University hospitals have a market value

Tours company opens a medical centre within a centre of excellence

Photo: University hospitals have a market value

University hospitals generally have immense medical knowledge, an excellent reputation and ample resources – but not money. This is a situation that cries for cooperation, and third parties, who lack that knowledge and reputation, can provide the latter. The marriage can prove highly successful, as experienced by the Hamburg-Eppendorf University Medical Centre.

Last April, the Medical Prevention Centre Hamburg GmbH & Co.KG  (MPCH) opened its doors at the Hamburg-Eppendorf University Medical Centre (UKE). This new facility offers preventive medicine at the highest level, offering state-of-the-art diagnostic services, including whole-body MRI. ‘From a medical point of view, the MPCH differs from other so-called anti-aging hospitals in that it provides integrated and holistic prevention. Most other facilities focus on certain areas and cannot cover all prevention possibilities,’ said Professor Christoph Bamberger, Director of MPCH. Legally, the Centre is a public-private partnership between the UKE (49%) and Deutsche Seerederei Rostock (51%), with total funding supplied by the latter.

Why would a shipping company become involved in healthcare? The firm operates Arosa resorts and the Arosa fleet of cruise ships, which promise luxury vacations as well as a broad range of wellness and health-related services for the health conscious - the audience also targeted by MPCH. Information brochures and videos will point the Arosa client to services at the Prevention Centre.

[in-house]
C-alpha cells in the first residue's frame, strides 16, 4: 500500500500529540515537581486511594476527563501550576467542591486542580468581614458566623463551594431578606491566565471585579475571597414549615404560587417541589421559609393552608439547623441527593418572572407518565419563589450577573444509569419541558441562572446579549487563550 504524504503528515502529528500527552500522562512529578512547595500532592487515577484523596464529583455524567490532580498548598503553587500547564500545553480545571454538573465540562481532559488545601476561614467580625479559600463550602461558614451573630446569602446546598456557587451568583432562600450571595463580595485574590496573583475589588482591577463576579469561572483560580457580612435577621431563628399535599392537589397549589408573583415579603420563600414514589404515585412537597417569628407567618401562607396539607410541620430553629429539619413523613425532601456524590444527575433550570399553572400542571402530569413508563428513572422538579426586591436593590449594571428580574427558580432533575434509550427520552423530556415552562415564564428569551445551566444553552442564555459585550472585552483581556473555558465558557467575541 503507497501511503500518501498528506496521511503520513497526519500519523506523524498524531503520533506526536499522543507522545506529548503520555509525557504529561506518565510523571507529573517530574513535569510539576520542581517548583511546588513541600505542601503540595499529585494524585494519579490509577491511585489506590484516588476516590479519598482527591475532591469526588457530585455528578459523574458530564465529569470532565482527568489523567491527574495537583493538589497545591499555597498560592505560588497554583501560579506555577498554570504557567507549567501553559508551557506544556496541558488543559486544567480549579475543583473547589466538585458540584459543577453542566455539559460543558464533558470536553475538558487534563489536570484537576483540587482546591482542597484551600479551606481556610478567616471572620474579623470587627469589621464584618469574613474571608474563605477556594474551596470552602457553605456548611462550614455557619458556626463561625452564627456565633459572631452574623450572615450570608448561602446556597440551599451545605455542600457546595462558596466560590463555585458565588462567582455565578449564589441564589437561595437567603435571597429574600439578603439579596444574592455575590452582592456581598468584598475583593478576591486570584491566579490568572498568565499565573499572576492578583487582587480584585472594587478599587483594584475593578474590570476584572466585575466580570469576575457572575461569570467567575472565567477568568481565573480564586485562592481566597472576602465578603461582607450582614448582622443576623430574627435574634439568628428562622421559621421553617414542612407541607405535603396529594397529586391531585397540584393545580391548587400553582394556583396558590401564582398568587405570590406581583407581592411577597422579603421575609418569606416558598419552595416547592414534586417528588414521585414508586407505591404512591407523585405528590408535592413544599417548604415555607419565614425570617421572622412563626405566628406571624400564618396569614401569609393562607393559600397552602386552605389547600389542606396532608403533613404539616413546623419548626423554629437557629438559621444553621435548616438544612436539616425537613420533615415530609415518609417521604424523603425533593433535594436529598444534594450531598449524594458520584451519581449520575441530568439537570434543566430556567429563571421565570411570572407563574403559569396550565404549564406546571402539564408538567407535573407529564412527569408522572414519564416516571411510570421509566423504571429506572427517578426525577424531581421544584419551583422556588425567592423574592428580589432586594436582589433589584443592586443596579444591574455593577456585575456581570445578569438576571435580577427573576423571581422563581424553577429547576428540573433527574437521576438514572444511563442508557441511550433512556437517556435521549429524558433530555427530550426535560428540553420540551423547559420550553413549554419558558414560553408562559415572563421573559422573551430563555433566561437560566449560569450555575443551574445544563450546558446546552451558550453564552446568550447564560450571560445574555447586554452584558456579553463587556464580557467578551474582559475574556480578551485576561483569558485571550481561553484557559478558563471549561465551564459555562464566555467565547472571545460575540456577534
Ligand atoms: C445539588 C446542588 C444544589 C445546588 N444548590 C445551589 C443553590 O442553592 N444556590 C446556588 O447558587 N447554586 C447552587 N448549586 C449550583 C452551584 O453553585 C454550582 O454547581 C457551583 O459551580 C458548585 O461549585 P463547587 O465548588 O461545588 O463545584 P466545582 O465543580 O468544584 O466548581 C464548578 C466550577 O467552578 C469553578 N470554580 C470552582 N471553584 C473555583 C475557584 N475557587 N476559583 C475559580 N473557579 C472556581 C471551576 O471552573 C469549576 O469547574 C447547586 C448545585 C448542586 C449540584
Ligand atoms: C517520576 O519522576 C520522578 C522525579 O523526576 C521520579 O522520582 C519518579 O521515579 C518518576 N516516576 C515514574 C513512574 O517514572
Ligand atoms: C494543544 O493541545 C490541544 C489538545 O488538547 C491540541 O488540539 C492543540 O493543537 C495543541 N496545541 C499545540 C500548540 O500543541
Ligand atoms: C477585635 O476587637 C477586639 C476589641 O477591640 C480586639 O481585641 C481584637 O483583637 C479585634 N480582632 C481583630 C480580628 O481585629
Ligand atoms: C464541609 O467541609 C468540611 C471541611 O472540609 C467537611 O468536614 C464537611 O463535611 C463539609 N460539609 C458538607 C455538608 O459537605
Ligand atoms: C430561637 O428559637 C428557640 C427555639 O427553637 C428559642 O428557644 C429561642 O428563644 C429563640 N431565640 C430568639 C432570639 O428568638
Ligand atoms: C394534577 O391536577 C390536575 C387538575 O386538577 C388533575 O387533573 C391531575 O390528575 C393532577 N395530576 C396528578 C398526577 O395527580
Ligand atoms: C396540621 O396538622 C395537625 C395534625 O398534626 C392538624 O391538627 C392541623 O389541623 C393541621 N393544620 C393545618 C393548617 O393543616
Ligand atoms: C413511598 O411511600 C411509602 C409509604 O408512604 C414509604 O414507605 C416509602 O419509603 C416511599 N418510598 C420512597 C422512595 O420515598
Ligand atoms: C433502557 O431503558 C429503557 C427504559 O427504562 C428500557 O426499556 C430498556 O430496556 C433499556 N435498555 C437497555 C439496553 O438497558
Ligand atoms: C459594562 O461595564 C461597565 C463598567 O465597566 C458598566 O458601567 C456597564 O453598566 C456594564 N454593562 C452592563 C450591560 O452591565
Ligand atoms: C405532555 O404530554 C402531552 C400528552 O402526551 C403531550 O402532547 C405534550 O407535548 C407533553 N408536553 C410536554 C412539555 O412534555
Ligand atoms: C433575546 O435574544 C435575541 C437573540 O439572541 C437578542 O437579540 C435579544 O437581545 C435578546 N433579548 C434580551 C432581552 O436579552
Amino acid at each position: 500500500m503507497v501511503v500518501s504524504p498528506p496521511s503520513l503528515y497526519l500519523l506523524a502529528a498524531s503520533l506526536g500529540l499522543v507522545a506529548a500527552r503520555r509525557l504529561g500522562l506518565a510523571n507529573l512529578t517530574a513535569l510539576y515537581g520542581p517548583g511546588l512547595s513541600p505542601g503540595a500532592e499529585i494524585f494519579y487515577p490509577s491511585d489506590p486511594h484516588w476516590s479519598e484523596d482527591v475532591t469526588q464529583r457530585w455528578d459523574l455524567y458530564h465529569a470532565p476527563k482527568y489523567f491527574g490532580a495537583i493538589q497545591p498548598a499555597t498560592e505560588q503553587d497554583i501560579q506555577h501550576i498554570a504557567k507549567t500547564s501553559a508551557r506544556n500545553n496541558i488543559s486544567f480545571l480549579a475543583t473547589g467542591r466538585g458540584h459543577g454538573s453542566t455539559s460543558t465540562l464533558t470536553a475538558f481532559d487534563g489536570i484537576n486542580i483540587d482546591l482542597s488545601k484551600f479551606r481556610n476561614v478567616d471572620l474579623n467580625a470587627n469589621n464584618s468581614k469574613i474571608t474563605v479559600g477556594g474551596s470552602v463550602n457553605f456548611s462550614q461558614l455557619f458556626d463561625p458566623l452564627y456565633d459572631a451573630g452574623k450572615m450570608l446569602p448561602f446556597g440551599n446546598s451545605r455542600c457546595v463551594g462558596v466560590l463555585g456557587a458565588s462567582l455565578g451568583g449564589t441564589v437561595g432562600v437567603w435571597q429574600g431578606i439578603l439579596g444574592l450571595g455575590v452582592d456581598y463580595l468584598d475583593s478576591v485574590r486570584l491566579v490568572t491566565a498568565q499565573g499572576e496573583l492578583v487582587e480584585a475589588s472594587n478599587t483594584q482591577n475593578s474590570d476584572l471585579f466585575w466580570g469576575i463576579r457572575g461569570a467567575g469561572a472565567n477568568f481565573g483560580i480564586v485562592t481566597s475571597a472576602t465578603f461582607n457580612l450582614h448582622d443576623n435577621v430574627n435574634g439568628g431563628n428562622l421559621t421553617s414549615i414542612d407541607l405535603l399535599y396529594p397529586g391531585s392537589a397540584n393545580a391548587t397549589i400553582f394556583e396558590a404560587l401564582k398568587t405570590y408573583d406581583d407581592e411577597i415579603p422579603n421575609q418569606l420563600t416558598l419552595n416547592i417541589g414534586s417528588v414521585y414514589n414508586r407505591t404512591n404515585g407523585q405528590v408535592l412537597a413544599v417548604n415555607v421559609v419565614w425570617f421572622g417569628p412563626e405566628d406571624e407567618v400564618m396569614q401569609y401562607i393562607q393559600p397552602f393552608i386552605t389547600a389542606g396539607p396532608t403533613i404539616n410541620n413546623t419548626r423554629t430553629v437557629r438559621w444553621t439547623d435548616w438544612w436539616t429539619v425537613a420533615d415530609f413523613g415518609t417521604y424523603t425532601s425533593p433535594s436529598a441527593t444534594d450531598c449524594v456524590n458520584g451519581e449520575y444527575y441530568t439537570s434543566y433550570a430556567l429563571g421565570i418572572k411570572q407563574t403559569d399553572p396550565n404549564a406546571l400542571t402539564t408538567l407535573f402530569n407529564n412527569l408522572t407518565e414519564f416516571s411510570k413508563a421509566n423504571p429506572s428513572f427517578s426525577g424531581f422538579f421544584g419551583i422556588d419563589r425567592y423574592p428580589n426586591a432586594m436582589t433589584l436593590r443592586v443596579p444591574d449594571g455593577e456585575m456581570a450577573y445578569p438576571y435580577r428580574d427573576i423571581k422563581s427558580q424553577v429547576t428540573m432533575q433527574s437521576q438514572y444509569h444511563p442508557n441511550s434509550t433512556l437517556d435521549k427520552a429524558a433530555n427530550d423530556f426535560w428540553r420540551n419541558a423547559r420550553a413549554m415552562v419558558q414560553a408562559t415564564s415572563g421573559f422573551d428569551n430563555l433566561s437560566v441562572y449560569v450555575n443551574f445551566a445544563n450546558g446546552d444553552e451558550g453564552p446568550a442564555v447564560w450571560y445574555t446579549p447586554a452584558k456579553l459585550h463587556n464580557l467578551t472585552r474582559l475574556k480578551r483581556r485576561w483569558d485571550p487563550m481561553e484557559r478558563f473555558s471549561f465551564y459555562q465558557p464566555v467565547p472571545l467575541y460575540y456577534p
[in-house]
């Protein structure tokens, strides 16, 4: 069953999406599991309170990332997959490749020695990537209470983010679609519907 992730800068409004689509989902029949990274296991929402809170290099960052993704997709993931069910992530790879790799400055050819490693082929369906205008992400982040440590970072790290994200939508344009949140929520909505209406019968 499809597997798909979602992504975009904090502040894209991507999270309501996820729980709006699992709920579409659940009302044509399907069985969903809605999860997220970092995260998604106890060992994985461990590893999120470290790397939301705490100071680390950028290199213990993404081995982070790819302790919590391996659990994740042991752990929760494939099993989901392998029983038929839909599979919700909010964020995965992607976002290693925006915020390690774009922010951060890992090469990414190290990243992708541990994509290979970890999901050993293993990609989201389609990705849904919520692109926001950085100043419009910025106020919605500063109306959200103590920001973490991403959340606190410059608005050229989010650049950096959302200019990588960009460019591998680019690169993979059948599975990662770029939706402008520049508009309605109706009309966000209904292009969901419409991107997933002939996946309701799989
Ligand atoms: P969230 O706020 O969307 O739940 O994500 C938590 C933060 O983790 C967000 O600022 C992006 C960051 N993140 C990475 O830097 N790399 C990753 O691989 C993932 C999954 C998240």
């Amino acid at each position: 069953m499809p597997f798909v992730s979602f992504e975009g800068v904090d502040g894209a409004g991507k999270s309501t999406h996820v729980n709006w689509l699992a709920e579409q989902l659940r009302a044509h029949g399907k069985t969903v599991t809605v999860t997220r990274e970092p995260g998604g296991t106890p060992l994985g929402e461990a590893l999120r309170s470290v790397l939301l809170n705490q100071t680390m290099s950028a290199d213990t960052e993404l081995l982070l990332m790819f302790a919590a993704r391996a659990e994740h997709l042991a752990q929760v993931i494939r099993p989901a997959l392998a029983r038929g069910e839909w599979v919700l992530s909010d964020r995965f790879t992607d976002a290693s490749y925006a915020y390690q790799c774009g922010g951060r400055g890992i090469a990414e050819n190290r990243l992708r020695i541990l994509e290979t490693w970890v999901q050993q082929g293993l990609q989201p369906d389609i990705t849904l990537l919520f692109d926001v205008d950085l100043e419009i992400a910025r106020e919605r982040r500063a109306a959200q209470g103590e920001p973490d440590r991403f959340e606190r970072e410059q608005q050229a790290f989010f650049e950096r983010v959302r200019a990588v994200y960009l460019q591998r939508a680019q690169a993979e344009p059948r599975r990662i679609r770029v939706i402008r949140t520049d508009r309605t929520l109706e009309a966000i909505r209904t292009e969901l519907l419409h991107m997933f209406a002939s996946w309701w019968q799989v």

The link with a university hospital is a valuable reference. UKE’s knowledge ensures constant top quality, as Professor Bamberger pointed out: ‘The scientific council of the Prevention Centre consists exclusively of members of the University Medical Centre, and this council defines and controls the medical programme of the prevention centre. So we ensure that our medical know-how is applied. Paramedical and questionable therapies have no place in the Prevention Centre.’
The concept is proving a success. According to the business plan, optimum utilization equals six clients daily - demand is already much higher. However, no additional appointments are made, so as not to compromise quality.

The Prevention Centre is not the only UKE successful venture. The Martini-Klinik is a private hospital and a 100% subsidiary of the UKE and is based at UKE. It focuses exclusively on diagnosis and therapy of prostate cancer. In its first year, the clinic provided surgery for 200 patients. The turnover - 2.4 million euros – met all expectations. To meet growing demand, in 2006 the number of beds was increased from nine to cover an estimated 17, 350 surgical interventions.  Many patients come from the USA, and the Martini-Klinik plans to offer these clients a complete package, to include flight and hotel accommodation.

However, UKE emphasises that there is no danger that it might deviate from its top quality medical path ‘…just to make a quick buck’. No untested and non-validated therapies will be on offer. ‘After all, the reputation – the capital of the institution – is at stake,’ UKE concluded.


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